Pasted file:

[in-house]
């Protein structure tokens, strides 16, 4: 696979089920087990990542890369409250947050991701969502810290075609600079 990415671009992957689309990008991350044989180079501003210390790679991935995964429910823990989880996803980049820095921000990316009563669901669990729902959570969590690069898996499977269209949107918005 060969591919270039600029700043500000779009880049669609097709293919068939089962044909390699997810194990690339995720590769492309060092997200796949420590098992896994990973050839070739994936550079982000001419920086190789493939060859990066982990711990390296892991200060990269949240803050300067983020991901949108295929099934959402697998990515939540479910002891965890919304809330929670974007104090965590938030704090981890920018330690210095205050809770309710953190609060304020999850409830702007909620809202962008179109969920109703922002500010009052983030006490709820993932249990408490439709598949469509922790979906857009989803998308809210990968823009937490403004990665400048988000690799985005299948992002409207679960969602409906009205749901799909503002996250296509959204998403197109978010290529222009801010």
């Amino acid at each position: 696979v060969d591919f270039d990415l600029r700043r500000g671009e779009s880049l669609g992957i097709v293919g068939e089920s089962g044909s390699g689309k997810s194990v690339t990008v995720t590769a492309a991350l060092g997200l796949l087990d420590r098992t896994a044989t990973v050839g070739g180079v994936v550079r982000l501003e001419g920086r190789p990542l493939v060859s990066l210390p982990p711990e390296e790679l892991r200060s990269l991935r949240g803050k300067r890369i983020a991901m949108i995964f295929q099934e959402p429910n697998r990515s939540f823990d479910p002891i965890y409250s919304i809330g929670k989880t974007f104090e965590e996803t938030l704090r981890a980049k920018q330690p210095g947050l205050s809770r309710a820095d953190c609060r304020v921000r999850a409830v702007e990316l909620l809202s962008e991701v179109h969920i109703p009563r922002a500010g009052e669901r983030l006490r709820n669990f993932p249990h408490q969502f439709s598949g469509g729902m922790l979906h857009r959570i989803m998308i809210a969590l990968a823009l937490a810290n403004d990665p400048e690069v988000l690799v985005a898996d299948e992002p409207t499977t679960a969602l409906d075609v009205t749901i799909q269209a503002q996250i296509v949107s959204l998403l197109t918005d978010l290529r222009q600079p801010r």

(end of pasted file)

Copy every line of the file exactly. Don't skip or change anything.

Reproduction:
[in-house]
């Protein structure tokens, strides 16, 4: 696979089920087990990542890369409250947050991701969502810290075609600079 990415671009992957689309990008991350044989180079501003210390790679991935995964429910823990989880996803980049820095921000990316009563669901669990729902959570969590690069898996499977269209949107918005 060969591919270039600029700043500000779009880049669609097709293919068939089962044909390699997810194990690339995720590769492309060092997200796949420590098992896994990973050839070739994936550079982000001419920086190789493939060859990066982990711990390296892991200060990269949240803050300067983020991901949108295929099934959402697998990515939540479910002891965890919304809330929670974007104090965590938030704090981890920018330690210095205050809770309710953190609060304020999850409830702007909620809202962008179109969920109703922002500010009052983030006490709820993932249990408490439709598949469509922790979906857009989803998308809210990968823009937490403004990665400048988000690799985005299948992002409207679960969602409906009205749901799909503002996250296509959204998403197109978010290529222009801010």
């Amino acid at each position: 696979v060969d591919f270039d990415l600029r700043r500000g671009e779009s880049l669609g992957i097709v293919g068939e089920s089962g044909s390699g689309k997810s194990v690339t990008v995720t590769a492309a991350l060092g997200l796949l087990d420590r098992t896994a044989t990973v050839g070739g180079v994936v550079r982000l501003e001419g920086r190789p990542l493939v060859s990066l210390p982990p711990e390296e790679l892991r200060s990269l991935r949240g803050k300067r890369i983020a991901m949108i995964f295929q099934e959402p429910n697998r990515s939540f823990d479910p002891i965890y409250s919304i809330g929670k989880t974007f104090e965590e996803t938030l704090r981890a980049k920018q330690p210095g947050l205050s809770r309710a820095d953190c609060r304020v921000r999850a409830v702007e990316l909620l809202s962008e991701v179109h969920i109703p009563r922002a500010g009052e669901r983030l006490r709820n669990f993932p249990h408490q969502f439709s598949g469509g729902m922790l979906h857009r959570i989803m998308i809210a969590l990968a823009l937490a810290n403004d990665p400048e690069v988000l690799v985005a898996d299948e992002p409207t499977t679960a969602l409906d075609v009205t749901i799909q269209a503002q996250i296509v949107s959204l998403l197109t918005d978010l290529r222009q600079p801010r």